There is no question that John Green can write. His voice is easy to read and he’s gifted with a sense of timing that catches the reader off guard with its wit. While I think he can be ostentatious in his style, more than just slightly show-offy, he writes with a flourish young readers can recognize and appreciate. His is a flair for situational humor with heavy doses of irony, an enjoyment of the absurd, and a talent for linguistic cleverness. I fully get why he is the darling of smart teens on Tumblr.
I have read two of Green’s other novels, Looking for Alaska and The Fault in Our Stars, and I appreciated the author’s wordsmithing but thought his plots were juvenile, as if Green had spent his whole life learning how to write and not enough of it learning how to write a story. Halfway into Paper Towns, I realized I had laughed aloud at least six times, and knew I was going to have to recommend the book just for that, but I dreaded what I knew was coming: a plot point that would disappoint me, a climax suited for a teen movie but not a teen novel, and a resolution that would leave me yearning for less.
Those things never came, although there is a long car ride that will translate wonderfully for the film (which is in theaters now and which I have not yet seen) but doesn’t hold up to the would-this-really-happen standard a good novel should aspire to. Still, I was pleasantly surprised by the novel’s final pages. There are stretches in the middle that get a bit long—Green forces us through too many ruminative passages on Walt Whitman’s “Song of Myself,” for example, but if those sections feel a little bit like exercises at writer’s camp, they can be excused for where they finally take us. This is so far the best thing I’ve read by Green, and it’s the first of his novels I can recommend without reservation.
4 of 5 stars (I really like it)
That’s an eleven-minute video, but just watch it, okay? Or if you must watch only a part, start from the 4:00 mark and see the cool soloing.
On an instrument-by-instrument basis, there isn’t a better rock band in the world than Dream Theater.
I’ve been boycotting Dream Theater for the past few years because the band dismissed its founding (and my favorite) member, Mike Portnoy. Someday I will come around and listen to the material with the new drummer, Mike Mangini, who by all accounts is doing quite well. I also suspect that Portnoy will be back with the band some time, maybe in the distant future, but eventually. Maybe I’ll loosen up then.
Bands change members, especially metal bands and progressive rock bands, and DT is a progressive metal band, so of course it’s doubly vulnerable. It’s been through three (excellent) keyboardists, for one thing, but the lineup had been very stable for a long time, through the band’s best stretch of albums. And I did not take kindly to the decision by the band to move on without its creative heart.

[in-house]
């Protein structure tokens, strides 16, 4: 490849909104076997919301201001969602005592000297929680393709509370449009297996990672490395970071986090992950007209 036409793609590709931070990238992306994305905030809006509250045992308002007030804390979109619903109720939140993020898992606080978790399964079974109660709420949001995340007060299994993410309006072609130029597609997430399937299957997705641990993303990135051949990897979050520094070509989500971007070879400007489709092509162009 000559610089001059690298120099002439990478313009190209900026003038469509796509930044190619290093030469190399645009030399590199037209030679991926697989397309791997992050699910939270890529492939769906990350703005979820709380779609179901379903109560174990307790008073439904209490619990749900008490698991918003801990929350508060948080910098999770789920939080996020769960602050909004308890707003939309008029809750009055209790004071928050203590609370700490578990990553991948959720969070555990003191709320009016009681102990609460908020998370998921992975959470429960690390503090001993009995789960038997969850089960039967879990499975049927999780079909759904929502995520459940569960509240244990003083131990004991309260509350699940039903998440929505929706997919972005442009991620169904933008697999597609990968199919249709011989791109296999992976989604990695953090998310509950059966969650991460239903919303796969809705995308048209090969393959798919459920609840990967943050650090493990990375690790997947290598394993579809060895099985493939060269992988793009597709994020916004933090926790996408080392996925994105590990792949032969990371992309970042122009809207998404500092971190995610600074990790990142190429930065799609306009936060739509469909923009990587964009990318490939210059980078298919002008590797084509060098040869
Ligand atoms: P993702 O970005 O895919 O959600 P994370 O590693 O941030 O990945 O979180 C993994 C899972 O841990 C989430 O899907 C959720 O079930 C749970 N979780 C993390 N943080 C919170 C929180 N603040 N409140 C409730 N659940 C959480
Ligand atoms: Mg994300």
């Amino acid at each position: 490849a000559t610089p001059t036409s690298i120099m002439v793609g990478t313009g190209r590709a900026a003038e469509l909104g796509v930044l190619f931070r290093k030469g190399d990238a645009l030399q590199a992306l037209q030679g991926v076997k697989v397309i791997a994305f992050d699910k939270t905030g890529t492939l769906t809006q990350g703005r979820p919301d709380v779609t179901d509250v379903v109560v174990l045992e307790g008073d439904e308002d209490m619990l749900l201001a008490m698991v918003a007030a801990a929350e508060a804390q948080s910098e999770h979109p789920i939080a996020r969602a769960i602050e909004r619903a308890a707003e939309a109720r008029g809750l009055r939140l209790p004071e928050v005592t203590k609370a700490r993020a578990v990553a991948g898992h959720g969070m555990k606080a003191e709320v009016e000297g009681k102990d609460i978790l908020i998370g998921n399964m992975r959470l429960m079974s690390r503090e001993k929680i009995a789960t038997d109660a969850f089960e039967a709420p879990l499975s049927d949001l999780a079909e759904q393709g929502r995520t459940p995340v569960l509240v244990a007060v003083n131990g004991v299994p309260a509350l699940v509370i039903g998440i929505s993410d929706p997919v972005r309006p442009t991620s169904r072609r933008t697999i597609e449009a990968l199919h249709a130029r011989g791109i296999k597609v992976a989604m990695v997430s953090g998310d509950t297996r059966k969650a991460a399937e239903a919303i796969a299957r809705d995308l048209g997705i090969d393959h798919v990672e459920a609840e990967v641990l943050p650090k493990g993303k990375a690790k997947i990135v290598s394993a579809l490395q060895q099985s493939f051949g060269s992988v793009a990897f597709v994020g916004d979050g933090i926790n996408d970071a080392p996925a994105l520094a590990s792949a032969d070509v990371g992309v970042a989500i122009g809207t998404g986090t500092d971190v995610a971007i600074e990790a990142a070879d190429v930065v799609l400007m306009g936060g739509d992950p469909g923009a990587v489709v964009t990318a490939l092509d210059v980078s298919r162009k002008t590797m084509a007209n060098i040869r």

Their recorded output is enormous, and I only own a few albums and a couple of official bootlegs, so I think I’ll take this time in the interim to relax my boycott a little and fill in my collection of pre-Mangini DT.
James LaBrie, the lead singer, is probably the weakest link, and the only member of the classic lineup you wouldn’t put in the top twenty at his instrument.
Mike Portnoy is an unbelievable, versatile, expressive, thoughtful drummer. Easily one of the best, perhaps the second best in rock and roll, behind Rush’s Neil Peart.
John Petrucci is one of the underpraised guitarists. What always blows me away about his playing is how effortless hemakes it look.
I imagine that John Myung on bass guitar is, now that Portnoy isn’t in the band, the musical center of almost everything the band does. He must now the sound of DT (I wouldn’t know because I haven’t heard it!). And what a player!
And Jordan Rudess on keys is the best in the world. There was a point in the past few years where he surpassed Rick Wakeman.
Such an amazing collection of musicians. I’m thinking of them this morning because I received in the mail two official bootlegs. One is Dream Theater performing Iron Maiden’s Number of the Beast album in its entirety, live in concert, and the other is Dream Theater performing Metallica’s Master of Puppets album live in its entirety. Two amazing performances.
The Crossover by Kwame Alexander
Harcourt Brace & Company, 2014
Josh Bell, the narrator of Kwame Alexander’s Newbery Medal recipient The Crossover, lives to play basketball. He and his twin brother Jordan are a double threat on the court: Josh slam dunks the ball, while Jordan is money from the arc when he gets an open look. They are cheered on by their father Chuck, a former player in the NBA, and their mother, the assistant principal at their school. The brothers’ goal is to lead their middle-school team to a perfect record, but midway through the season, a pretty girl in pink court-shoes arrives at school and Jordan’s attention is suddenly divided. Add a few difficulties in school and some tension between his parents, and Josh has problems with the way things are changing.